FIG. 1.
Genomic distribution of group II introns in B. cereus ATCC 10987, B. cereus ATCC 14579, and B. anthracis A2012. Each colored block corresponds to an intron in the circular representation of the chromosome and/or plasmid of a strain. Identical introns ...
FIG. 3.FIG. 3.
Predicted secondary structures of the RNA part of the group II introns from B. cereus ATCC 14579 and B. cereus ATCC 10987. Roman letters (I to VI) indicate the six functional RNA domains. The intron-encoded multifunctional ORF, located within domain IV, ...
Primer pairs used for RT-PCR and PCR amplification of spliced and unspliced products and internal ORF of group II introns from B. cereus ATCC 10987 and B. cereus ATCC 14579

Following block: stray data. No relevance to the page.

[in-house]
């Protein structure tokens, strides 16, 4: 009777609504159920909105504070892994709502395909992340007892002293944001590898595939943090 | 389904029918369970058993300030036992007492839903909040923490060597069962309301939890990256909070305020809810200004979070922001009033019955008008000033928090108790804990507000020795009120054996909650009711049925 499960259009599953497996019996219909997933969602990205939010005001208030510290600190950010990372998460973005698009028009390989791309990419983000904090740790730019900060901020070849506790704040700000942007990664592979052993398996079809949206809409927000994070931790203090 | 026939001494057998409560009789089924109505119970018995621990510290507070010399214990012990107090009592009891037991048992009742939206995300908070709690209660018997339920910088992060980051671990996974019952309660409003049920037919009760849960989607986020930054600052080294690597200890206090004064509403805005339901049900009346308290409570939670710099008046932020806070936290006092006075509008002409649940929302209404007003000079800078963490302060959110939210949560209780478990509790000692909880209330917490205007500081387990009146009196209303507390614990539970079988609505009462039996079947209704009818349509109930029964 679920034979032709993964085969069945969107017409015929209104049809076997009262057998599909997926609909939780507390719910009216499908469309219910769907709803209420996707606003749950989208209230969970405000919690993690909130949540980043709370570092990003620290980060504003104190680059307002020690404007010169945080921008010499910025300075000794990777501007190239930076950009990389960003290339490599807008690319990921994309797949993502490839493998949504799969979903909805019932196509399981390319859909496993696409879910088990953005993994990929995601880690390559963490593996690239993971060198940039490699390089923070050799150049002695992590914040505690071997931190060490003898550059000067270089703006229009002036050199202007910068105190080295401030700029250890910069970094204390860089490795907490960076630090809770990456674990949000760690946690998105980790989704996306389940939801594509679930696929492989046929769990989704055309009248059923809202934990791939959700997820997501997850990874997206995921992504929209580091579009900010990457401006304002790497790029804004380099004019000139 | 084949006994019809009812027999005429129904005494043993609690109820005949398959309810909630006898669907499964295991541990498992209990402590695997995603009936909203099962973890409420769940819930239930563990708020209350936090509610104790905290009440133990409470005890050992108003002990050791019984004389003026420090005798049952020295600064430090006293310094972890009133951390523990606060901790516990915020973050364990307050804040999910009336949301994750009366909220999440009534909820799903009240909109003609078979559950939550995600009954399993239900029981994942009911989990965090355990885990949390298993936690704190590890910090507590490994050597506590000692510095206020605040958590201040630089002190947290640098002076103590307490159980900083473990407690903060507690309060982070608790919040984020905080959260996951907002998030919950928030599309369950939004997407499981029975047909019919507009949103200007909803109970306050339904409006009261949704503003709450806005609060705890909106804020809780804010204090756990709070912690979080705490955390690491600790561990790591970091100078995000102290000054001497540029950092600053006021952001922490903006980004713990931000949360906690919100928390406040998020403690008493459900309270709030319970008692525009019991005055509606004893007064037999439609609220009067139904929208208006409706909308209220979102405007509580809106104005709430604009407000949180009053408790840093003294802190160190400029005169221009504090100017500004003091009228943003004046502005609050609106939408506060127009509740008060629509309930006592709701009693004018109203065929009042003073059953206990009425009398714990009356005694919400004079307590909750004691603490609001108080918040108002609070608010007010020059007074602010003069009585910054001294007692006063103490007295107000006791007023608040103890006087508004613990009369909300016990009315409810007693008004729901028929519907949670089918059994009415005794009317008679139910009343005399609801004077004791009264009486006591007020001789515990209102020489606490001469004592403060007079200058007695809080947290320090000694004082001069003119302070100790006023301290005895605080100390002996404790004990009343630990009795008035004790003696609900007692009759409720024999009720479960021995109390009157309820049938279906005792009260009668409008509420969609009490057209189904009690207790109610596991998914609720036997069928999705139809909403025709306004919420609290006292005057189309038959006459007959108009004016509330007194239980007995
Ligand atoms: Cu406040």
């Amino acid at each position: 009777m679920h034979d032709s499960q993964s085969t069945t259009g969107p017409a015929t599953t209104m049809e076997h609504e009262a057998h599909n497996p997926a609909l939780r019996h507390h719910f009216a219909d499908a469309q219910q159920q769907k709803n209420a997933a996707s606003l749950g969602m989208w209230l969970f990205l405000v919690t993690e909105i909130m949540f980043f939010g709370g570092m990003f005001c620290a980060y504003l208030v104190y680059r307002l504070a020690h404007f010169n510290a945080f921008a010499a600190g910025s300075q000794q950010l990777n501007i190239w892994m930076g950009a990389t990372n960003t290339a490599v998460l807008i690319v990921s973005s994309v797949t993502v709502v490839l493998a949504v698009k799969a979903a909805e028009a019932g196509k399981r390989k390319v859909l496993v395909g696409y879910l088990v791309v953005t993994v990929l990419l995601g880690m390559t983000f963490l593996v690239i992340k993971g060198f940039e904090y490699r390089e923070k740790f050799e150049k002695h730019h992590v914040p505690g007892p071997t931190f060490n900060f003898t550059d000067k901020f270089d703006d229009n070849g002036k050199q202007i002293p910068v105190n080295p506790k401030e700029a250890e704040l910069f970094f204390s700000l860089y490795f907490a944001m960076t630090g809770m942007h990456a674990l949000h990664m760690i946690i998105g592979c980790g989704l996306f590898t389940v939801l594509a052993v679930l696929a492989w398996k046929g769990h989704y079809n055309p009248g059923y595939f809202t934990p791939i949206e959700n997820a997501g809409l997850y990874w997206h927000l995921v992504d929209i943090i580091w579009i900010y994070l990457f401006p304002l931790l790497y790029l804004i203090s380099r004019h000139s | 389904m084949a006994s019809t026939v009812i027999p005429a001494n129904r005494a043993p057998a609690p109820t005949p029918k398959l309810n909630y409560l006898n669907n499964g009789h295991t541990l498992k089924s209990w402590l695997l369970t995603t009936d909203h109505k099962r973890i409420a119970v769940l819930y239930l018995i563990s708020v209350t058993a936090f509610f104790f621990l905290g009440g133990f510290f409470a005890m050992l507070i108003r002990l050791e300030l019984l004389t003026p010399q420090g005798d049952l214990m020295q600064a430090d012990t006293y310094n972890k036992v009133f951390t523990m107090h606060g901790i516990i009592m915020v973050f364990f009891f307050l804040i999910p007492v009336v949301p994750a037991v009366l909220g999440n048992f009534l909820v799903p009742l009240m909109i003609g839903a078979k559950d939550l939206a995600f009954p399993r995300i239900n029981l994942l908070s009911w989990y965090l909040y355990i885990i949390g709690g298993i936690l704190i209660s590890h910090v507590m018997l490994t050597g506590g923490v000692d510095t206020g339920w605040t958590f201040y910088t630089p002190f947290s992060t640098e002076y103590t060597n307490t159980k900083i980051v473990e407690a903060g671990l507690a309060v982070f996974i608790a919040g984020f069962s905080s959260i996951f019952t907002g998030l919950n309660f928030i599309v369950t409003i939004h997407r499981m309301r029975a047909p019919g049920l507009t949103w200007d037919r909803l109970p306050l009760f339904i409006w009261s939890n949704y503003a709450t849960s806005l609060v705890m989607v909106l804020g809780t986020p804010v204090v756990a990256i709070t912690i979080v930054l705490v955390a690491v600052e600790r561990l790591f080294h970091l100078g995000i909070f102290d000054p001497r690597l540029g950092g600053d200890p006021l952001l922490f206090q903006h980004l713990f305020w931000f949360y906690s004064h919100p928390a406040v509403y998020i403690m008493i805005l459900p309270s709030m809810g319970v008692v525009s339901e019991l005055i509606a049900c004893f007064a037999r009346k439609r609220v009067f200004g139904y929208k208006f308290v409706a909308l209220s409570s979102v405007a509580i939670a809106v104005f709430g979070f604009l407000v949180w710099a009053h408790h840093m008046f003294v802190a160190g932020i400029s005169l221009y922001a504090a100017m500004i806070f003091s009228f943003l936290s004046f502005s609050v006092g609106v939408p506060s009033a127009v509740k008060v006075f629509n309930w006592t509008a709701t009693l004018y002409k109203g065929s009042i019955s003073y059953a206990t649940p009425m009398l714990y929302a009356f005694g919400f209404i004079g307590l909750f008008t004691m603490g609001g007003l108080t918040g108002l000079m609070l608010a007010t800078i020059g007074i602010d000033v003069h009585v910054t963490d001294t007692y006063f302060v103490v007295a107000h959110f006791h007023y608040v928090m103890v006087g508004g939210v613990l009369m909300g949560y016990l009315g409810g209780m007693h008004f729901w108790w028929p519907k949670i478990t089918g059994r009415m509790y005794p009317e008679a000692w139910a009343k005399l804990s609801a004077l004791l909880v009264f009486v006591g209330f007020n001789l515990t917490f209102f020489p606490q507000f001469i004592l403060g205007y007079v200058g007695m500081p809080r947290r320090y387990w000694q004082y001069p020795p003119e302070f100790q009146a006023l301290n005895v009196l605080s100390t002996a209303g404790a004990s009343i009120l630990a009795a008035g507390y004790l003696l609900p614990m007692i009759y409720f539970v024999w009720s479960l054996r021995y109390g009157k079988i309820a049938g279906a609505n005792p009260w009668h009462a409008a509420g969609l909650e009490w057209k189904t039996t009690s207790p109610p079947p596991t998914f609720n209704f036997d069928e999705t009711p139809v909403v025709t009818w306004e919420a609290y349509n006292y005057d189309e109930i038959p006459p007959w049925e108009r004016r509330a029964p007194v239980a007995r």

The synthesis of cDNA was initiated with the reverse primers using Superscript III (Invitrogen, Carlsbad, Calif., USA) and ~5 μg of total RNA as a template according to the supplier's protocol. A negative control was conducted without addition of reverse transcriptase. A portion of the cDNA and negative control was then amplified by PCR using both the forward and reverse primers at a concentration of 0.4 μM, each deoxynucleoside triphosphate at a concentration of 0.8 mM, and 1 U of Dynazyme (Finnzymes Oy, Espoo, Finland). PCR was primarily run with one denaturation step at 94°C for 5 min, followed by 30 to 38 cycles of a 1-min denaturation step at 94°C, a 50-s annealing step at 58°C, and a 50-s extension step at 72°C, followed by a final extension step of 7 min at 72°C. For the primer pair covering a transcriptional terminator in B. cereus ATCC 14579 the temperature for the annealing step was set to 56.5°C. Products were analyzed by electrophoresis on a 0.8% agarose gel to determine their lengths. PCR fragments of ligated exons were sequenced to ascertain the splicing boundaries. Sequencing was performed as described previously (22).